Peace for money? Israeli-Palestinian talks remain deadlocked
Israeli-Palestinian peace talks, which have been going on for several months, are at an impasse. In order to unlock the current situation, Martin Indyk, U.S. representative at the talks, said that the United States is going to solve the most difficult problems by pouring large sums of money on them. According to him, Secretary of State John Kerry has already notified Congress of this. In particular, it is planned to spend American money for the construction of new barriers on the border with Jordan, which will be protected by sophisticated electronic surveillance systems and UAVs. Americans are going to pay significant cash indemnities to Palestinian refugees, as well as to Jews, who at one time were forced to leave the Arab countries.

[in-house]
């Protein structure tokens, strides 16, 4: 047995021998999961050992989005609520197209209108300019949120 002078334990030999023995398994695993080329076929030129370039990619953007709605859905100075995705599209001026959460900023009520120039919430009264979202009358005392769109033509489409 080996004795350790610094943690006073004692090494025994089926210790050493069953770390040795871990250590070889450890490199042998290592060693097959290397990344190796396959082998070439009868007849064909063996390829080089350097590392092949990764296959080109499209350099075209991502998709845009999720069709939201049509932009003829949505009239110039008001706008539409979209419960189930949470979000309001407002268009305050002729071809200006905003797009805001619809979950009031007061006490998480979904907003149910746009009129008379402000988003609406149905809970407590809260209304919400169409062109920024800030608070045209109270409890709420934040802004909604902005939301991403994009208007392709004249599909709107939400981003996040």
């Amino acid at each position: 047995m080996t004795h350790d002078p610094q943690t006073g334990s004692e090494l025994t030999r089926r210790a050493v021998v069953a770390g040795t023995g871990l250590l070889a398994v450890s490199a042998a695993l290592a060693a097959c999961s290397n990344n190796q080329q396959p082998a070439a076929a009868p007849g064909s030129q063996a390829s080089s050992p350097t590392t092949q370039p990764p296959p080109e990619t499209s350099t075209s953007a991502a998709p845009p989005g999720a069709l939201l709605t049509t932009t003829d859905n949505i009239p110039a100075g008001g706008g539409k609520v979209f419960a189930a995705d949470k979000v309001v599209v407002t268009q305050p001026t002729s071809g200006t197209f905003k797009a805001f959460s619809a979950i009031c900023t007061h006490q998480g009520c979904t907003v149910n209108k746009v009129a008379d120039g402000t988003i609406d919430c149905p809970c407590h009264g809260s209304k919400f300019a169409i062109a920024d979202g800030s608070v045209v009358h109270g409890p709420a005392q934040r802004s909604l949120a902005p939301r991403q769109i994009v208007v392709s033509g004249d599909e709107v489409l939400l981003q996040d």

Although, it is clear that no progress can be expected in the near future in the talks, they have been extended until the end of 2014. In addition, at the international security conference in Munich, Kerry warned Tel Aviv: “Israel looks prosperous. However, this is an illusion. If the Israeli-Palestinian negotiations end in failure, it will be shattered.” In this case, the Secretary of State said: “…It will be impossible to resist a boycott of Israel. It seems to Israel that it is not in danger. However, if the talks are wrecked, the process of Israel’s de-legitimization as a Jewish and democratic state will start.” Kerry continued: “There is no alternative to negotiations. The consequences of failure are so undesirable that any alternative will be better than the consequences, no matter what concessions each of the parties would have to make.”